kernel: BUG: soft lockup – CPU#0 stuck for 67s!

Posted on 1 CommentPosted in Kernel Tuning, Linux, RHEL 6, System Administration

Over the weekend I was confronted by the above error being repeated on the console of a VM running Oracle RDBMS.

This error occurs when there is a shortage of CPU resources.  For me the solution was a quick shut down of the VM and increasing the available CPU resources.  However there are more ways to skin this cat…

There is also a kernel parameter which can be tweaked;

kernel.softlockup_thresh=x

Were “x” is the threshold (in seconds) you want to allow the kernel to wait before decided there has been a soft lockup.

The Red Hat documentation showed a threshold of 30 seconds.  So I would recommend a bit of experimentation if you feel that 30 seconds is not high enough.  Or throw more resources at it.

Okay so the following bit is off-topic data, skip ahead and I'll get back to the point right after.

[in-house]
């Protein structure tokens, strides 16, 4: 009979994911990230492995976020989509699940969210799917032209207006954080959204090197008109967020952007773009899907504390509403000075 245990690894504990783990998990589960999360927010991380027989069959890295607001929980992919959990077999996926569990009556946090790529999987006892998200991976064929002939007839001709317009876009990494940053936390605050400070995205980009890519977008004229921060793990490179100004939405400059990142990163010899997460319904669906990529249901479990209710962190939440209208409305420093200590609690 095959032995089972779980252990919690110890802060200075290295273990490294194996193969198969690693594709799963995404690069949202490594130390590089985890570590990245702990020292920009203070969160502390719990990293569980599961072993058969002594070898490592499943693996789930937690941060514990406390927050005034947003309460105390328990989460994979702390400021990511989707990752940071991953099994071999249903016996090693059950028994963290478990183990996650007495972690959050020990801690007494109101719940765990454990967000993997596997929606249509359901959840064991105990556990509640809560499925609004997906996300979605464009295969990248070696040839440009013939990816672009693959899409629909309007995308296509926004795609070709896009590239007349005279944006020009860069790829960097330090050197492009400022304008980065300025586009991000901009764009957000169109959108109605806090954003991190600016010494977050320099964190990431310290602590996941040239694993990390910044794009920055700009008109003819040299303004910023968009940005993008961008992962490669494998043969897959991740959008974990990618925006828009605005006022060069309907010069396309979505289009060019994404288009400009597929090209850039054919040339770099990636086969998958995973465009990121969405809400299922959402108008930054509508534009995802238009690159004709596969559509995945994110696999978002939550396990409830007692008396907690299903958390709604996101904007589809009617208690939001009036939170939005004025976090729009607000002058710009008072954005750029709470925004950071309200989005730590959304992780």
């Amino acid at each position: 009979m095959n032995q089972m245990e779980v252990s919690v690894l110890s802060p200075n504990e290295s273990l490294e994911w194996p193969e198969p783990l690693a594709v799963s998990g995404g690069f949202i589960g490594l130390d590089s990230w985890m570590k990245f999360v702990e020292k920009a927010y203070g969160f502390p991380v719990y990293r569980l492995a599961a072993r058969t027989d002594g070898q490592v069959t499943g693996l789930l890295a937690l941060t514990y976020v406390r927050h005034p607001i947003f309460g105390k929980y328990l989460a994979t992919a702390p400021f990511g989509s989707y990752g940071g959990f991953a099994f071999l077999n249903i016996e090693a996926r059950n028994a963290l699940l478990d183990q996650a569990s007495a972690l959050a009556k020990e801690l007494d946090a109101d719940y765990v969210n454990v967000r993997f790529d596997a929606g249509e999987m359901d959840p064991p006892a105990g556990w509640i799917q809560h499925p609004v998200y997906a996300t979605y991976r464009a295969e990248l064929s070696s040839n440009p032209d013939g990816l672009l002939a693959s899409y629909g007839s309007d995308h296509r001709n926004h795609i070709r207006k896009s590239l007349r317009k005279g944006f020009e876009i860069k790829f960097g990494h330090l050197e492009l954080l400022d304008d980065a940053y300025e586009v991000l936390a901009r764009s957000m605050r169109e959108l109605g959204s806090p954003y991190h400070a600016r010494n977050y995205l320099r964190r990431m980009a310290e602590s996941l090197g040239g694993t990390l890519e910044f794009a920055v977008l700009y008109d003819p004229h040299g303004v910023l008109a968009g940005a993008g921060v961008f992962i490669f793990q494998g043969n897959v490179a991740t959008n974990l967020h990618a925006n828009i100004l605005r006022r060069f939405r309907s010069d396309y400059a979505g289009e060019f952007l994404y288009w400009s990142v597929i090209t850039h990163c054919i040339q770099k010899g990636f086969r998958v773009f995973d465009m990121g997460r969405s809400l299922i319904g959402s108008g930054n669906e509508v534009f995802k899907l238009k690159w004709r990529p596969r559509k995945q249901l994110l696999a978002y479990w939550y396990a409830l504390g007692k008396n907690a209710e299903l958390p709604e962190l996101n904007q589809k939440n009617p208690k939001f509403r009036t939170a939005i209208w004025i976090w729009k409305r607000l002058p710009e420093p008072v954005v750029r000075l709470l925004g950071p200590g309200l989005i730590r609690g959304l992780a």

Reference Material

Featured image: The Old Lockup was made available by John Powell on Flickr.

Kernel Tuning: kernel.sched_child_runs_first

Posted on 2 CommentsPosted in Kernel Tuning, Linux, RHEL 6

So, to kick start the Linux Kernel Tuning series I appear to have embarked on, first on the list is the kernel tunable parameter – kernel.sched_child_runs_first.

Disclaimer – see bottom of page.

The not so important disclaimer.  Basically, I have limited knowledge of C/C++ and therefore I am relying purely on third party information to provide the below.  So if you spot an inaccuracy let me know.

What is it for?

The idea behind the kernel.sched_child_runs_first parameter is that there may be times where a process (the parent)  will spawn a (number of) child process(es).  In this scenario it is likely that the child process(es) are the ones doing the actual grunt work and that the parent process is potentially just over seeing the running of the child processes.

The purpose of this variable is to set a preference that if at all possible, the child process should be run before the parent.  The thinking is that this could shave some processing time off of the overall total.

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